Lots of my favorite guns of pop culture occupy the hands of action heroes from the 80s and 90s.
Today we are looking at good ole Arnold’s flick, End of Days.
This is certainly not one of his most famous movies, but it features a gun that occupied a lot of the late 1990s for me — a unique model of the MP5…
It’s a Little Extra
Everything in this 1999 movie is a little extra, but not in a good way…in a desperate way. The film follows a battle between good and evil, and Satan literally gets involved.
Nothing is subtle in this movie.
Arnold’s character, Jericho Cane (yes, that’s really the character’s name), and his coworker Bobby Chicago protect the Devil, who has possessed an investment banker.
Anyway, Jericho Cane clashes with both the Devil and the Vatican, kills Satanists, and at one point even gets crucified.
He has to protect Christine York, the woman Satan and his cronies are after, from getting impregnated by the Devil until midnight. If he can do that, then he can prevent the End of Days.
He fights the Devil, gets possessed, and resists the Devil long enough to throw his body onto the sword of a statue of the Archangel Michael.
I swear this is a real movie…
It may not be great, but one of the guns in it is…
Stealth is Always Optional
Undermounted grenade launchers are plenty common on rifles, but what about SMGs?
Well, apparently, in the End of Days world, it’s also an option. Arnold’s MP5A3 sports an under-mounted M203.
This is possible, and adapters were made to combine the two weapons.
An MP5 is a submachine gun. These things should be lightweight, maneuverable, and designed for close quarters.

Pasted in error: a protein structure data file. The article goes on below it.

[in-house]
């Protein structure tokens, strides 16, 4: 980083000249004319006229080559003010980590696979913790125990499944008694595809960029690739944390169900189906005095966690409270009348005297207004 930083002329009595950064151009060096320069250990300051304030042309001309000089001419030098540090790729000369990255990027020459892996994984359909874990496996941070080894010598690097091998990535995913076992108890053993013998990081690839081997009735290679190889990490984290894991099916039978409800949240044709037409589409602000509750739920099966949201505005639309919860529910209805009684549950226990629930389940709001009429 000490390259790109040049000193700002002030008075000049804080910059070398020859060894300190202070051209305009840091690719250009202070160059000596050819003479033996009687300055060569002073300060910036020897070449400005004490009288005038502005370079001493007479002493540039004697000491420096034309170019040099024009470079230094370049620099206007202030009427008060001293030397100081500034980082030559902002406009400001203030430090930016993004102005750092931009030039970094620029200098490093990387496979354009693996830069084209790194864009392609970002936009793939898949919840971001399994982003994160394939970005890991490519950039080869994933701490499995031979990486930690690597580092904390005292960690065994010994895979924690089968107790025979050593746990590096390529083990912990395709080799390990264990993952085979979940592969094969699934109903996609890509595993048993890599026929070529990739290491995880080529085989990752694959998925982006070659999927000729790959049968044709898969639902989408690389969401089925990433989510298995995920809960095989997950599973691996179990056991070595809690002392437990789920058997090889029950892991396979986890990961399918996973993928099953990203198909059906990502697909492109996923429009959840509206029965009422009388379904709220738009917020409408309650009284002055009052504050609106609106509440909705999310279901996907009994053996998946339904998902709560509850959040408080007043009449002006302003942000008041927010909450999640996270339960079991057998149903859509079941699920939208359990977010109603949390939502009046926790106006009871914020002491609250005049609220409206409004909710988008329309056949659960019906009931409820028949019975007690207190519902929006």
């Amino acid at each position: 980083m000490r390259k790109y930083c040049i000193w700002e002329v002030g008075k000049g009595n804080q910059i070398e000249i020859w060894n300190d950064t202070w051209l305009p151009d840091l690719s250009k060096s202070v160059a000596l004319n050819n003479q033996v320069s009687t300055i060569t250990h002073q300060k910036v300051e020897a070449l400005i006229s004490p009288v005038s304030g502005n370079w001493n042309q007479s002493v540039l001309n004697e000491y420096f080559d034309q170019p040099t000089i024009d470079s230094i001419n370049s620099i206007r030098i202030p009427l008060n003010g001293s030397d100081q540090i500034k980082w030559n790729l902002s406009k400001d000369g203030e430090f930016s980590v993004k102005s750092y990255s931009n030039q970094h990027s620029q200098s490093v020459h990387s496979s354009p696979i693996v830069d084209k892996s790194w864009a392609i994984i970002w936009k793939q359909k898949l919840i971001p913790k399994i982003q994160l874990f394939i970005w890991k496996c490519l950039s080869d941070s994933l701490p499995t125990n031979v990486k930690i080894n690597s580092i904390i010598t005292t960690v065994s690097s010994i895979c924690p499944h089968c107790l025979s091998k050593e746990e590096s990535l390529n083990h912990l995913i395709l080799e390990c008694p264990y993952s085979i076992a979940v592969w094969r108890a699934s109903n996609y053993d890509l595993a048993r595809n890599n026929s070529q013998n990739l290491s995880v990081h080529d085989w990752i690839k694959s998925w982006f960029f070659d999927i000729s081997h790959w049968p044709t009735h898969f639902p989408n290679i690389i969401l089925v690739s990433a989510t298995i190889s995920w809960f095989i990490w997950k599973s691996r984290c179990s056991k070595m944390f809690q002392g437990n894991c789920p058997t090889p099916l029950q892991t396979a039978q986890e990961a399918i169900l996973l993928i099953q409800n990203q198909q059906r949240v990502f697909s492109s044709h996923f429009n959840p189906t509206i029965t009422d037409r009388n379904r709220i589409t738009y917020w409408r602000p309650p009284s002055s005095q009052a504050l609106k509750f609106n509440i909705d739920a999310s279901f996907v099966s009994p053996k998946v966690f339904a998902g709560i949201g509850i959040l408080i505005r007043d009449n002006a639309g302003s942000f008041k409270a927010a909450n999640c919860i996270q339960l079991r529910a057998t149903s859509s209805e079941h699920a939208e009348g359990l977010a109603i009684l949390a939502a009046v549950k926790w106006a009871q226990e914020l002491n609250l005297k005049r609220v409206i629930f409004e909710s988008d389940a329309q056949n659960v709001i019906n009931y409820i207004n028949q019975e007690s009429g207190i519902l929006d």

Why someone would want to attach a grenade launcher to the gun is beyond me. Yet, it happened, and both End Of Days and the original Half-Life took advantage of this oddball setup.
The MP5 is a famed 9mm submachine gun made for effective use within 100 yards or so.
On the other hand, the M203 is a 40mm grenade launcher. It can launch high explosive, high explosive dual purpose, non-lethal loads, and heck, even flairs and CS gas.
The M203 weighs 3 pounds while the MP5A3 weighs 6.3 pounds. So you’re adding 50% of the weapon’s weight to the MP5.
The mount to connect the two replaces the MP5 handguard and a muzzle device that also acts as a forward mount for the M203.
Is it practical? Not especially, but it’s pretty freakin’ sweet. It stands out, and hero guns should always stand out.
Guess My Name
Arnold is clearly confident with weapons, and his mass makes carrying the 9-something-pound weapon easy enough.
Yet, his character, Jericho, was a cop and should know at least the basics of handling a firearm. That said, I don’t think Jericho ever even deploys the collapsing stock on his gun.
Although the Blackhawk Chalker sling is a sweet throwback to the 90s, he also never really aims the gun. He just points and pulls the trigger, staying in full-auto-only the whole time.
In one scene, he reloads the gun and does the famed HK slap, but that’s about the only time reloads are a concern.
He blazes away on full auto over and over, yet never seems to run out of ammo.
There is one strikingly accurate bit though…
If you’ve never used an MP5, you might not know how bad the ergonomics are, specifically the safety. In one scene, Arnold uses a weird grip on the gun where his thumb is not wrapped around the pistol grip.
This method allows the thumb to manipulate the safety and is a famed method of operation by experienced MP5 wielders.
This movie is worth watching purely for its extra-ness.
Don’t expect much, but if you can just enjoy the stupidity, it’s a silly action flick. Plus, you can see a weird combo of gun and grenade launcher in the hands of the Terminator.
Want your own MP5 but need something a little more accessible? Check out our recommendations on the Best MP5 Clones.
This is part of a weekly series on Pew Pew Tactical dedicated to the guns of TV and film. If you’d like more of this content, drop us a comment below. In the meantime, check out last week’s pop culture dive with “Predator” & Billy’s Rifle/Shotgun Combo.